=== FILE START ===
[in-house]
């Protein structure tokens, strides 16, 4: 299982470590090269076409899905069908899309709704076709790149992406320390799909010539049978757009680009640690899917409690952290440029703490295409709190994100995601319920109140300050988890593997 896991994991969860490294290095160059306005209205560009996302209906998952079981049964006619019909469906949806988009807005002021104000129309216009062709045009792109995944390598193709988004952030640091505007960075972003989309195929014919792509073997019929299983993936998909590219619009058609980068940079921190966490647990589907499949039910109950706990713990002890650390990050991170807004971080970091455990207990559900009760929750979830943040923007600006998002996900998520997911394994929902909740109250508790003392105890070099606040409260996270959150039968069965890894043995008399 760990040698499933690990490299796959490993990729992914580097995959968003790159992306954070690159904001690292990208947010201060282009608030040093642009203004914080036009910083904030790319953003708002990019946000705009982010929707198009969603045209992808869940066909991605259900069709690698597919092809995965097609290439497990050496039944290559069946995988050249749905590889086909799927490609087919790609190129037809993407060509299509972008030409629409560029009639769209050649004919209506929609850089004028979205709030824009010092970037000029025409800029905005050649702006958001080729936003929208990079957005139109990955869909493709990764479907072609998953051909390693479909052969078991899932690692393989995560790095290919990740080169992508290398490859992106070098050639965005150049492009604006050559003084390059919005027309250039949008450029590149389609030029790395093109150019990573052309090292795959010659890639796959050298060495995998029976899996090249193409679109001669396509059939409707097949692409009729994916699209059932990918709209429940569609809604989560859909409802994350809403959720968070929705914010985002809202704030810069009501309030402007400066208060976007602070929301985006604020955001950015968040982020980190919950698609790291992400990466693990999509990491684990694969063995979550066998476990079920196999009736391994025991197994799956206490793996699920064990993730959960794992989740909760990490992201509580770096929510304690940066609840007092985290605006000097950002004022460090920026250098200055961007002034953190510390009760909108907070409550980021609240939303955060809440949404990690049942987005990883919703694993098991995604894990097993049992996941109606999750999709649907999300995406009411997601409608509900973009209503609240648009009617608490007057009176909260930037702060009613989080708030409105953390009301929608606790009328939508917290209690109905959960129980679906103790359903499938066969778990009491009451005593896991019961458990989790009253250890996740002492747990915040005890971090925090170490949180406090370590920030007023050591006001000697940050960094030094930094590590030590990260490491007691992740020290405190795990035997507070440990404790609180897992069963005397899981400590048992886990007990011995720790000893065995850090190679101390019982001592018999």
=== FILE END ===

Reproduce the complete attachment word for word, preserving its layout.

[in-house]
């Protein structure tokens, strides 16, 4: 299982470590090269076409899905069908899309709704076709790149992406320390799909010539049978757009680009640690899917409690952290440029703490295409709190994100995601319920109140300050988890593997 896991994991969860490294290095160059306005209205560009996302209906998952079981049964006619019909469906949806988009807005002021104000129309216009062709045009792109995944390598193709988004952030640091505007960075972003989309195929014919792509073997019929299983993936998909590219619009058609980068940079921190966490647990589907499949039910109950706990713990002890650390990050991170807004971080970091455990207990559900009760929750979830943040923007600006998002996900998520997911394994929902909740109250508790003392105890070099606040409260996270959150039968069965890894043995008399 760990040698499933690990490299796959490993990729992914580097995959968003790159992306954070690159904001690292990208947010201060282009608030040093642009203004914080036009910083904030790319953003708002990019946000705009982010929707198009969603045209992808869940066909991605259900069709690698597919092809995965097609290439497990050496039944290559069946995988050249749905590889086909799927490609087919790609190129037809993407060509299509972008030409629409560029009639769209050649004919209506929609850089004028979205709030824009010092970037000029025409800029905005050649702006958001080729936003929208990079957005139109990955869909493709990764479907072609998953051909390693479909052969078991899932690692393989995560790095290919990740080169992508290398490859992106070098050639965005150049492009604006050559003084390059919005027309250039949008450029590149389609030029790395093109150019990573052309090292795959010659890639796959050298060495995998029976899996090249193409679109001669396509059939409707097949692409009729994916699209059932990918709209429940569609809604989560859909409802994350809403959720968070929705914010985002809202704030810069009501309030402007400066208060976007602070929301985006604020955001950015968040982020980190919950698609790291992400990466693990999509990491684990694969063995979550066998476990079920196999009736391994025991197994799956206490793996699920064990993730959960794992989740909760990490992201509580770096929510304690940066609840007092985290605006000097950002004022460090920026250098200055961007002034953190510390009760909108907070409550980021609240939303955060809440949404990690049942987005990883919703694993098991995604894990097993049992996941109606999750999709649907999300995406009411997601409608509900973009209503609240648009009617608490007057009176909260930037702060009613989080708030409105953390009301929608606790009328939508917290209690109905959960129980679906103790359903499938066969778990009491009451005593896991019961458990989790009253250890996740002492747990915040005890971090925090170490949180406090370590920030007023050591006001000697940050960094030094930094590590030590990260490491007691992740020290405190795990035997507070440990404790609180897992069963005397899981400590048992886990007990011995720790000893065995850090190679101390019982001592018999």